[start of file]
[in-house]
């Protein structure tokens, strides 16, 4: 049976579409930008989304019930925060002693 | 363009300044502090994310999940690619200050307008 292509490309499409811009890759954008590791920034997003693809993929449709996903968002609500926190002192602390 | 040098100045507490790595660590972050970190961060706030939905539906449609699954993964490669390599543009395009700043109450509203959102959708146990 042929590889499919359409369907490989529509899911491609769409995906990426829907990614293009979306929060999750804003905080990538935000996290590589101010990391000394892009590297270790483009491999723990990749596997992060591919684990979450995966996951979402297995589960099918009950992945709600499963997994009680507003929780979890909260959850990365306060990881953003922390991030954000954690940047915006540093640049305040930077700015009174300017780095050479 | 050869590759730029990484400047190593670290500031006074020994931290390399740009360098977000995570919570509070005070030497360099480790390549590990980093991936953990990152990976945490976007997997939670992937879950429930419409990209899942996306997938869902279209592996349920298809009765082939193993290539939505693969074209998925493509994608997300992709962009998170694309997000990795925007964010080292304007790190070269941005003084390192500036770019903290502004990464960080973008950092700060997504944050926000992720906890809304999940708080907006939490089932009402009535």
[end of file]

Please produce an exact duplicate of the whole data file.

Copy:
[in-house]
């Protein structure tokens, strides 16, 4: 049976579409930008989304019930925060002693 | 363009300044502090994310999940690619200050307008 292509490309499409811009890759954008590791920034997003693809993929449709996903968002609500926190002192602390 | 040098100045507490790595660590972050970190961060706030939905539906449609699954993964490669390599543009395009700043109450509203959102959708146990 042929590889499919359409369907490989529509899911491609769409995906990426829907990614293009979306929060999750804003905080990538935000996290590589101010990391000394892009590297270790483009491999723990990749596997992060591919684990979450995966996951979402297995589960099918009950992945709600499963997994009680507003929780979890909260959850990365306060990881953003922390991030954000954690940047915006540093640049305040930077700015009174300017780095050479 | 050869590759730029990484400047190593670290500031006074020994931290390399740009360098977000995570919570509070005070030497360099480790390549590990980093991936953990990152990976945490976007997997939670992937879950429930419409990209899942996306997938869902279209592996349920298809009765082939193993290539939505693969074209998925493509994608997300992709962009998170694309997000990795925007964010080292304007790190070269941005003084390192500036770019903290502004990464960080973008950092700060997504944050926000992720906890809304999940708080907006939490089932009402009535």